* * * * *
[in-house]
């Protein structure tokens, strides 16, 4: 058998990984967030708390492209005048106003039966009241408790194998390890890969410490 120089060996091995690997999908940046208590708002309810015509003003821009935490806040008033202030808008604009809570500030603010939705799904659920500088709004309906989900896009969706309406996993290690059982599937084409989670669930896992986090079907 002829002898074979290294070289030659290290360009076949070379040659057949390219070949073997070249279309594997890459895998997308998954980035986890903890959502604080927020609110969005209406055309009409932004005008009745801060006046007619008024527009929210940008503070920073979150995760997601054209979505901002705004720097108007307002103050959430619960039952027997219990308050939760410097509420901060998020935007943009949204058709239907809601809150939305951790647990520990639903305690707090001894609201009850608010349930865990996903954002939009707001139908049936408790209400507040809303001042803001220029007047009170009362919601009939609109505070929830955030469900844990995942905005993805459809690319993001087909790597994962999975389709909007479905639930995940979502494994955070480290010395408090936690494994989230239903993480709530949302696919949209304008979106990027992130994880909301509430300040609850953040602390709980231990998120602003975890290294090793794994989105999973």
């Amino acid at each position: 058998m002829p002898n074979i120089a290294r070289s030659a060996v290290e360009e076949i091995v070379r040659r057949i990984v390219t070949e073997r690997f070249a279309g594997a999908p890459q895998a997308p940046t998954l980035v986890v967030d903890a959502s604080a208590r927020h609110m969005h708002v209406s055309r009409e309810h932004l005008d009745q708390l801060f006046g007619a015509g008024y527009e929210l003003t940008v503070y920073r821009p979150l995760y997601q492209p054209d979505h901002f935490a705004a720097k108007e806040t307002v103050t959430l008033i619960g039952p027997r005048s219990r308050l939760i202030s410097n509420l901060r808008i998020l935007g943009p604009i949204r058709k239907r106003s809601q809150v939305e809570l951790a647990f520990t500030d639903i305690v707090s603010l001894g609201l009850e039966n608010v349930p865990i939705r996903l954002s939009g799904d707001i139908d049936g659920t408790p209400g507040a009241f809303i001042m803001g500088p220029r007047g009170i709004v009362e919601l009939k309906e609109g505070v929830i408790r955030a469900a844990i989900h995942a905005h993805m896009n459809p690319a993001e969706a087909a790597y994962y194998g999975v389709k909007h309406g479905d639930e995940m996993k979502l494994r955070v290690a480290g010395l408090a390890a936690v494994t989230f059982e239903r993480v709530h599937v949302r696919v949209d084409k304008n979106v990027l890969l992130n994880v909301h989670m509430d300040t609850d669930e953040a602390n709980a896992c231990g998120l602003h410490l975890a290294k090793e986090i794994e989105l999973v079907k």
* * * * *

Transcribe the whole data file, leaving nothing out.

[in-house]
């Protein structure tokens, strides 16, 4: 058998990984967030708390492209005048106003039966009241408790194998390890890969410490 120089060996091995690997999908940046208590708002309810015509003003821009935490806040008033202030808008604009809570500030603010939705799904659920500088709004309906989900896009969706309406996993290690059982599937084409989670669930896992986090079907 002829002898074979290294070289030659290290360009076949070379040659057949390219070949073997070249279309594997890459895998997308998954980035986890903890959502604080927020609110969005209406055309009409932004005008009745801060006046007619008024527009929210940008503070920073979150995760997601054209979505901002705004720097108007307002103050959430619960039952027997219990308050939760410097509420901060998020935007943009949204058709239907809601809150939305951790647990520990639903305690707090001894609201009850608010349930865990996903954002939009707001139908049936408790209400507040809303001042803001220029007047009170009362919601009939609109505070929830955030469900844990995942905005993805459809690319993001087909790597994962999975389709909007479905639930995940979502494994955070480290010395408090936690494994989230239903993480709530949302696919949209304008979106990027992130994880909301509430300040609850953040602390709980231990998120602003975890290294090793794994989105999973």
């Amino acid at each position: 058998m002829p002898n074979i120089a290294r070289s030659a060996v290290e360009e076949i091995v070379r040659r057949i990984v390219t070949e073997r690997f070249a279309g594997a999908p890459q895998a997308p940046t998954l980035v986890v967030d903890a959502s604080a208590r927020h609110m969005h708002v209406s055309r009409e309810h932004l005008d009745q708390l801060f006046g007619a015509g008024y527009e929210l003003t940008v503070y920073r821009p979150l995760y997601q492209p054209d979505h901002f935490a705004a720097k108007e806040t307002v103050t959430l008033i619960g039952p027997r005048s219990r308050l939760i202030s410097n509420l901060r808008i998020l935007g943009p604009i949204r058709k239907r106003s809601q809150v939305e809570l951790a647990f520990t500030d639903i305690v707090s603010l001894g609201l009850e039966n608010v349930p865990i939705r996903l954002s939009g799904d707001i139908d049936g659920t408790p209400g507040a009241f809303i001042m803001g500088p220029r007047g009170i709004v009362e919601l009939k309906e609109g505070v929830i408790r955030a469900a844990i989900h995942a905005h993805m896009n459809p690319a993001e969706a087909a790597y994962y194998g999975v389709k909007h309406g479905d639930e995940m996993k979502l494994r955070v290690a480290g010395l408090a390890a936690v494994t989230f059982e239903r993480v709530h599937v949302r696919v949209d084409k304008n979106v990027l890969l992130n994880v909301h989670m509430d300040t609850d669930e953040a602390n709980a896992c231990g998120l602003h410490l975890a290294k090793e986090i794994e989105l999973v079907k």